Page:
As a result of Myung-In’s launch earlier than initially stated in its application, on February 1, 2011, the Ministry of Health and Welfare (MoHW) reduced the price of Zyprexa covered by the National Health Insurance by 20 percent (the price limit on how much the government will pay as part of the National Health Insurance after introduction of a generic, hereafter, “Coverage Price”). However, the Korean Supreme Court reversed the Korean Patent Court decision and held the patent valid, which decision was finalized on December 21, 2012.

Shortly thereafter, Lilly Korea filed a new claim with the Seoul Central District Court for compensation of damages against Myung-In, arguing Myung-In’s sale of the generic product prior to the expiration of the patent on Olanzapine caused Lilly Korea harm. In that suit, the following were key points of contention: (i) whether Lilly Korea is an exclusive licensee; (ii) whether Myung-In’s conduct is illegal; and (iii) whether there is a causal relationship between Myung-In’s conduct and reduction in Zyprexa’s price. The District Court held in favor of Lilly Korea on all three issues but awarded only a minimal amount of damages. Both Lilly Korea and Myung-In cross appealed to the Patent Court, which has exclusive jurisdiction for appeals of IP related matters.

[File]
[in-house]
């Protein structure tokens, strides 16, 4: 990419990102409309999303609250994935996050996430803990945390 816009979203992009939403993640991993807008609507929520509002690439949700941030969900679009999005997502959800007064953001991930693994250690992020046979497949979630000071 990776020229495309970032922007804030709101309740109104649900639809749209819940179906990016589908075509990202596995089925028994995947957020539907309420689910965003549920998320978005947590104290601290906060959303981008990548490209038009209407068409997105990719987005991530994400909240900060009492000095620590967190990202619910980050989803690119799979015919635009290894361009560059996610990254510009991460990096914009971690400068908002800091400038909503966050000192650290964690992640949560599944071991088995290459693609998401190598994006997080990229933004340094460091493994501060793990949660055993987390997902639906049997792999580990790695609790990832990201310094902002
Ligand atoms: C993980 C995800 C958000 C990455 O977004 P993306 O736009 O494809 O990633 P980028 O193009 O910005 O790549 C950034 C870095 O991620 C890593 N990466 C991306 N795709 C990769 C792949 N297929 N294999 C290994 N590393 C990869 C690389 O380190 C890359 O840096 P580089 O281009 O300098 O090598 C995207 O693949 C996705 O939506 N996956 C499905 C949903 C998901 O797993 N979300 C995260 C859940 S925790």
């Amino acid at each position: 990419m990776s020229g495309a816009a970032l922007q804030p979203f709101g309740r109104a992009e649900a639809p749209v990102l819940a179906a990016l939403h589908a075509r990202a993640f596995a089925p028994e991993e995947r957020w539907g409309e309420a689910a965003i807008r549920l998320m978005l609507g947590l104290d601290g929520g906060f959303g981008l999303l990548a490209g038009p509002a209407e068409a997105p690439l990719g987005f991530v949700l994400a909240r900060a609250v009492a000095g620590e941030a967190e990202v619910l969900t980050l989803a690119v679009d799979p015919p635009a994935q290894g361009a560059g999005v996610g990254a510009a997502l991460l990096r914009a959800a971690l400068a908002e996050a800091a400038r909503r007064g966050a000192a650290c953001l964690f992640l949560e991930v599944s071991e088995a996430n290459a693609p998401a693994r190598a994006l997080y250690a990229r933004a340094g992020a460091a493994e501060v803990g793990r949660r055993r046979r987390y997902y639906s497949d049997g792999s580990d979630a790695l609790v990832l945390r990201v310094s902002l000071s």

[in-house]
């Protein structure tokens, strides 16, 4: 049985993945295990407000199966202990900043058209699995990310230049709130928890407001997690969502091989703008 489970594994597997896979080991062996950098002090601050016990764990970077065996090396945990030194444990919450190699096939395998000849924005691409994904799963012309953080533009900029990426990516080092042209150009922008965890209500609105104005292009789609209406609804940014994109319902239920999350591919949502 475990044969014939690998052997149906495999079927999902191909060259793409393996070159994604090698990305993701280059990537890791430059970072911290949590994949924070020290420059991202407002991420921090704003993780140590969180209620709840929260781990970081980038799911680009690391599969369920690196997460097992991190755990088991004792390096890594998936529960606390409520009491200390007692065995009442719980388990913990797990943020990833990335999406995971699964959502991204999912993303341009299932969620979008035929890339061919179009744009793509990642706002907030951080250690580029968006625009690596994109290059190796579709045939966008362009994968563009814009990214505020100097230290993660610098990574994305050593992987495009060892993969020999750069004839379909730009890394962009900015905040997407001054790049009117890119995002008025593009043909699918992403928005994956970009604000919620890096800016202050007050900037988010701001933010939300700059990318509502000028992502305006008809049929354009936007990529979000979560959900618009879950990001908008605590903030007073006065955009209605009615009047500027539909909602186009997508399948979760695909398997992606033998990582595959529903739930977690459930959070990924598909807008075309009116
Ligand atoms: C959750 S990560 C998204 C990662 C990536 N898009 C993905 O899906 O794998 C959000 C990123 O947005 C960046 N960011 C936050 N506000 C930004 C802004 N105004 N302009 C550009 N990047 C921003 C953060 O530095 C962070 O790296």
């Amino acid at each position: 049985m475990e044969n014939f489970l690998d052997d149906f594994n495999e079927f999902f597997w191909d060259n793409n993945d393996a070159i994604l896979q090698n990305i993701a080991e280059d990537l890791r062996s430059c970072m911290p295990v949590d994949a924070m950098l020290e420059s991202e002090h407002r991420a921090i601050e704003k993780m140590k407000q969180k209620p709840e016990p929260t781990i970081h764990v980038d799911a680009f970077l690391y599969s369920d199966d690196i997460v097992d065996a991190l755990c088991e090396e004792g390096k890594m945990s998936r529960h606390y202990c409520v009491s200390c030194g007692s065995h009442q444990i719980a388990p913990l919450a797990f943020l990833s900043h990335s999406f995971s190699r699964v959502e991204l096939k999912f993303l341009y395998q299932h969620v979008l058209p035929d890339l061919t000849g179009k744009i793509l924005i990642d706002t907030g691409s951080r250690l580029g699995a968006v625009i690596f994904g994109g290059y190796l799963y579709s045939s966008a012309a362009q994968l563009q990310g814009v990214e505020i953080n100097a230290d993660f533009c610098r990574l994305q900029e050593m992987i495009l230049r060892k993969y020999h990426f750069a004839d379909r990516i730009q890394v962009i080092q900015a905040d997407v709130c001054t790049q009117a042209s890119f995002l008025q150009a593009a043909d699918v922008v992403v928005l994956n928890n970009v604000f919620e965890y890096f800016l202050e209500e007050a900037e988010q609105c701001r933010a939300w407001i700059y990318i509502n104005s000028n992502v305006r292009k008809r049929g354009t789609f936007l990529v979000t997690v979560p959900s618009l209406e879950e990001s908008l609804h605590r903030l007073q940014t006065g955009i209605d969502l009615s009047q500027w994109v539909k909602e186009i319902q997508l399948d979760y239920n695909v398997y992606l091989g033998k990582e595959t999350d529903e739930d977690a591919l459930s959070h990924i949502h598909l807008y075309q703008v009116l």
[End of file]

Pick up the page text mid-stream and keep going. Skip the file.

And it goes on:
[Decision of the Patent Court]

The Patent Court mostly upheld the District Court’s decision on the three major points and awarded damages approximately threefold the damages awarded at the district court level. We summarize below the Patent Court’s reasoning for each of the key points of contention.

1. Whether Lily Korea Is an Exclusive Licensee